MATTHEW BROWN Associated Press Writer BILLINGS (AP)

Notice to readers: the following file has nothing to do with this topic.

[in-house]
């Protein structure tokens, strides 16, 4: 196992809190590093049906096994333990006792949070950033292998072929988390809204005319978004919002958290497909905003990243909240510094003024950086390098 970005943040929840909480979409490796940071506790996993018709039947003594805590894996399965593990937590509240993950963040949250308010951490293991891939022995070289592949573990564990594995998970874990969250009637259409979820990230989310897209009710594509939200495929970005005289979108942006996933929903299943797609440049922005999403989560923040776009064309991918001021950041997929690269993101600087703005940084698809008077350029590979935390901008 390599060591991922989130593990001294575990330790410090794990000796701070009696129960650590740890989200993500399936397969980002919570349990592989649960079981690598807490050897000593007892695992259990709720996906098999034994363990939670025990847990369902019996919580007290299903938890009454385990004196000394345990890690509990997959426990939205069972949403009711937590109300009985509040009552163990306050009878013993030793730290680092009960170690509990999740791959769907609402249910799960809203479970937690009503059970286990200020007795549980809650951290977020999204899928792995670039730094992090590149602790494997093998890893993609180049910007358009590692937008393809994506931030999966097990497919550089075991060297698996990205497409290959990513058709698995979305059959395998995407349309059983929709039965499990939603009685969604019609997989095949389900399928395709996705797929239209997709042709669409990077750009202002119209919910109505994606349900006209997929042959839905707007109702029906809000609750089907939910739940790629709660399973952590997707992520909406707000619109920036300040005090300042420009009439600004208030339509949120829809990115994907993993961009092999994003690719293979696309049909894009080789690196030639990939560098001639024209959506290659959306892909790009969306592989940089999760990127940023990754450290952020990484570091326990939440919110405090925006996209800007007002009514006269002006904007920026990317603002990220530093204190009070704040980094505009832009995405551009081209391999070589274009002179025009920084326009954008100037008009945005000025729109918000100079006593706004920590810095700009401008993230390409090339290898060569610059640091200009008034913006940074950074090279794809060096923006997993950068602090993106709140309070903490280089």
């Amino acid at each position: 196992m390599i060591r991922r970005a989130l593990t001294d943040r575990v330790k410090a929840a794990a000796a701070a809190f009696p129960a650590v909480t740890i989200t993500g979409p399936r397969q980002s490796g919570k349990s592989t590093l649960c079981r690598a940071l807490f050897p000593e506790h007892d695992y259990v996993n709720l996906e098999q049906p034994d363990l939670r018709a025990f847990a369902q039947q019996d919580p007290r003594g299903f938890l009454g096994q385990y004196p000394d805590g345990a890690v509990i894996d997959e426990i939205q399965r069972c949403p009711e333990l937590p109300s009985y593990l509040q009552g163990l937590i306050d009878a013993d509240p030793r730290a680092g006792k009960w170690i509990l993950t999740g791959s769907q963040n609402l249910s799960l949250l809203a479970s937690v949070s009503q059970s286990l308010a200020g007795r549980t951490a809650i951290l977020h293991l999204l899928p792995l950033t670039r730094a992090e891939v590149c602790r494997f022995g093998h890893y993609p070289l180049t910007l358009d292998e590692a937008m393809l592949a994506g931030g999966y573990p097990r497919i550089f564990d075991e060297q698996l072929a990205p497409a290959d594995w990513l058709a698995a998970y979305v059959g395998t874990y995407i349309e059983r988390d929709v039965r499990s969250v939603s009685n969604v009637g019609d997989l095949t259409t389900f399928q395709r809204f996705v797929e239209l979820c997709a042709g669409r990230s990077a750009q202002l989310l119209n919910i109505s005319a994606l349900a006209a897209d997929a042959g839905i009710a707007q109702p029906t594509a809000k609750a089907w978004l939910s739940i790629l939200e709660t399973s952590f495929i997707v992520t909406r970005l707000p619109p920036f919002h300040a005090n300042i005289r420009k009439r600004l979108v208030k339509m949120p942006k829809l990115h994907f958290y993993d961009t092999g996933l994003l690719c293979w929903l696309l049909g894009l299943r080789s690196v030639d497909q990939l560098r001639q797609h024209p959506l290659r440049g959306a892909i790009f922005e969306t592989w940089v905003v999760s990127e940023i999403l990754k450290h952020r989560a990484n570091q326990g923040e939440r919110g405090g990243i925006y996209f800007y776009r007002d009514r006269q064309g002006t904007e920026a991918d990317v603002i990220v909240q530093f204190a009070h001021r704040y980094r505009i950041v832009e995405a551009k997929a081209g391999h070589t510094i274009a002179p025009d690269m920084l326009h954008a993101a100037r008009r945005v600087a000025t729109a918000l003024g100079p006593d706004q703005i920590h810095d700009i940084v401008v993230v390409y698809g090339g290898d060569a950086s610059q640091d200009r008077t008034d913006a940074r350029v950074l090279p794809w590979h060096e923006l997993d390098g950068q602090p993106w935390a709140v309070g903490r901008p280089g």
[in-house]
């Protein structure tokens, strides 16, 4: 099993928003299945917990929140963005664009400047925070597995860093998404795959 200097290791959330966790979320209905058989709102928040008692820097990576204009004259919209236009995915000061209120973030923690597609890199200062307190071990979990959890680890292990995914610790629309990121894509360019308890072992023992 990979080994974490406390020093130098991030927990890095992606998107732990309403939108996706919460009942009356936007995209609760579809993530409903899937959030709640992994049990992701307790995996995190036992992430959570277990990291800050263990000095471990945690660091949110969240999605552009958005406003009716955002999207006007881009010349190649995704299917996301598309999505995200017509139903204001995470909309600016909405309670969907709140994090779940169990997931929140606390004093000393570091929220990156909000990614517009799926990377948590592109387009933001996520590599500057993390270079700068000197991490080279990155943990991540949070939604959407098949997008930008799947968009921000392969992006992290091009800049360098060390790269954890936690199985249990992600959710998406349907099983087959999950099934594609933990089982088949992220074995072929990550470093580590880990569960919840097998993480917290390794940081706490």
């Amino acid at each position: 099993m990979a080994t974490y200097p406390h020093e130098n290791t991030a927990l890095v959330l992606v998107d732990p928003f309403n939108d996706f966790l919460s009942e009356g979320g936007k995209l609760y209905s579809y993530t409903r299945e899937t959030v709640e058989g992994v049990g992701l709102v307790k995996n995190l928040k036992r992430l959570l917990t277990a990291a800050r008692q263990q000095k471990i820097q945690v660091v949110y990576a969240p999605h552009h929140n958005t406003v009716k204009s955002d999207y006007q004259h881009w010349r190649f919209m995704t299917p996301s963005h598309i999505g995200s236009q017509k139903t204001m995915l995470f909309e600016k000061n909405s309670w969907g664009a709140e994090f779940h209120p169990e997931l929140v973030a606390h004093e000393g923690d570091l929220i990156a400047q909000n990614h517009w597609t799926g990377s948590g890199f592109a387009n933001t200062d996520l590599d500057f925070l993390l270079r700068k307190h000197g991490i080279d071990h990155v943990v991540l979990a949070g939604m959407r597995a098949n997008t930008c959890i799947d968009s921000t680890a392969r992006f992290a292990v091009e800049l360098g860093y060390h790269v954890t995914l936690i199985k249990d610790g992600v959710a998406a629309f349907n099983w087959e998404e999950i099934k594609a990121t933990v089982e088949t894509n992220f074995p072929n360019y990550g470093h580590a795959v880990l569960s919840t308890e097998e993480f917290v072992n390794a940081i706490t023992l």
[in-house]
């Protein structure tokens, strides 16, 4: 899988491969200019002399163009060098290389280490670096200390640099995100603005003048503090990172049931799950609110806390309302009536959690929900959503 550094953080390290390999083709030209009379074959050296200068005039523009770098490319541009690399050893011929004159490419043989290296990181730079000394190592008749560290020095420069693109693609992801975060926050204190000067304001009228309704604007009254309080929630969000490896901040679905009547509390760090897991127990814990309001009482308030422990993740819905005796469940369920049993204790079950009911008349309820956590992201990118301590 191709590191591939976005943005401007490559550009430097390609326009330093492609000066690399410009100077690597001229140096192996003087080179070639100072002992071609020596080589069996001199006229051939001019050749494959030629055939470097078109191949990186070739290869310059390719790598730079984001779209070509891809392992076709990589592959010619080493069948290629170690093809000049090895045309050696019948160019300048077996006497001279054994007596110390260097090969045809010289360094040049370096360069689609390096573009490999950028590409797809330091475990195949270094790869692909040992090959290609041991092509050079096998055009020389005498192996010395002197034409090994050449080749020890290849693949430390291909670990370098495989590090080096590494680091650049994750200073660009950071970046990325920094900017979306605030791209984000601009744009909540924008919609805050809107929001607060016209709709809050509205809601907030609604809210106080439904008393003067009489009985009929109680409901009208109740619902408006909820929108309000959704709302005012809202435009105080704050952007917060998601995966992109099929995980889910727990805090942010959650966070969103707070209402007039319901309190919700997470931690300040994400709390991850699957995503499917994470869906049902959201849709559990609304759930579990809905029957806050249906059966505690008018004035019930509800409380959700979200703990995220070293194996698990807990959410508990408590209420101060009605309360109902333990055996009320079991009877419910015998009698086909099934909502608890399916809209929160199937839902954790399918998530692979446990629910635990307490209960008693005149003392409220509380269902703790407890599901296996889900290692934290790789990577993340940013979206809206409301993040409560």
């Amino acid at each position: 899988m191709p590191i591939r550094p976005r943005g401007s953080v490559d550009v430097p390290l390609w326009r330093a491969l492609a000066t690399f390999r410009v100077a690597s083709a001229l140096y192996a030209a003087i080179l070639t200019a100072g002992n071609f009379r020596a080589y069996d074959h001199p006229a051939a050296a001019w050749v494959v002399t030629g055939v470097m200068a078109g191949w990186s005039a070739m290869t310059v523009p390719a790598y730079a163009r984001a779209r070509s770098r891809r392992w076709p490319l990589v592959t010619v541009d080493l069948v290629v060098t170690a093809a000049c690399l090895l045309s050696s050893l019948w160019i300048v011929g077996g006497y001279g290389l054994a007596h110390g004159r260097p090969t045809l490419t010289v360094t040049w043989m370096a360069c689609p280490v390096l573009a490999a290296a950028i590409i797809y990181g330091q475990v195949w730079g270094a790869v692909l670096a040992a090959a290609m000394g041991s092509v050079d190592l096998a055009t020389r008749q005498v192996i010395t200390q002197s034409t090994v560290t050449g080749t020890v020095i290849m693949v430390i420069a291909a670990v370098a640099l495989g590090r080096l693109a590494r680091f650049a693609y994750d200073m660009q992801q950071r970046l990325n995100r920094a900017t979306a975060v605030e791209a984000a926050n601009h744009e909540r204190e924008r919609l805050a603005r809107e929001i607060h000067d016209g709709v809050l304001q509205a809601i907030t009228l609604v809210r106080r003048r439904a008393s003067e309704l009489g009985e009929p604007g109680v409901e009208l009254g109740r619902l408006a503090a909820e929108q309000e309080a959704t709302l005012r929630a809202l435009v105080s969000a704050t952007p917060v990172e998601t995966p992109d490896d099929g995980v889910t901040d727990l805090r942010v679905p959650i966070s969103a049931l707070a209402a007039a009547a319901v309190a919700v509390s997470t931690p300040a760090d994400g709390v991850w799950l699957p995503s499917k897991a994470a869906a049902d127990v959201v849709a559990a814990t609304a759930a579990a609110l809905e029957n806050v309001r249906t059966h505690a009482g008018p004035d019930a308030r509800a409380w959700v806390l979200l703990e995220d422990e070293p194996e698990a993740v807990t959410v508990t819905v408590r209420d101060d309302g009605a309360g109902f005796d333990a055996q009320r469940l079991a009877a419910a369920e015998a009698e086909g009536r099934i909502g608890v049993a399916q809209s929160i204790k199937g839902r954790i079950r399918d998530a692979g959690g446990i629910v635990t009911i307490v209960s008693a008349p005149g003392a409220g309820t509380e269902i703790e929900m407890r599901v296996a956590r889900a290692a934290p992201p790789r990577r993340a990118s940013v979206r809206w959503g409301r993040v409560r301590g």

A jack rabbit found throughout much of the West has disappeared from the Yellowstone area, al though the reason why remains a mystery, a new study concludes. Whatever the cause, the study suggests the white-tailed jack rabbit's disappearance has brought major changes to Yel lowstone's food chain. Coyotes and wolves, which could have depended on the rabbit as a significant food source, apparently turned their attention instead to larger prey including young elk, pronghorn antelope even domestic livestock. However, because the rabbit's decline went relatively unnoticed until now, quantifying that shift is virtually impossible, said the study's lead author, Joel Berger with the Wi ldl i fe Conservat ion Society. The white-tailed jack rabbit also known as the prairie hare was once a common sight in and around Yellowstone National Park. About two feet long, the animal is distinguished by exceptionally long ears and its change in color during winter months to a stark white. Berger's study, appearing in the latest issue of the scientific journal Oryx, tells of one inhabi tant of the region encountering "jillions" of the animals near Yellowstone as late as the 1930s. Yet by the middle of the century, sightings within the 23,000-square-mile Yellowstone region grew increasingly rare. That area includes portions of Idaho, Montana and Wyoming. Only three have been spotted by scientists since 1991 all in Grand Teton National Park, according to Berger. He questioned area biologists and naturalists and combed through museum records and studies dating to the 1870s to reach his conclusions. Elsewhere, the jack rabbits have continued to thrive. It is hunted in many states and listed as a species of "least concern" by the International Union for the Conservation of Nature and Natural Resources. Where the Yellowstone rabbits went, Berger said, nobody knows. Disease, changes in weather and excessive predation were cited as possibilities. "Since the rabbits blipped off without knowledge, there has simply been no way to get at the underlying cause," he said. Berger said wildlife managers should consider reintroducing the jack rabbit to Yellowstone and Grand Teton. He said that would allow scientists to recreate "bottom-up" relationships between predators and their prey that were effectively lost when the animal vanished.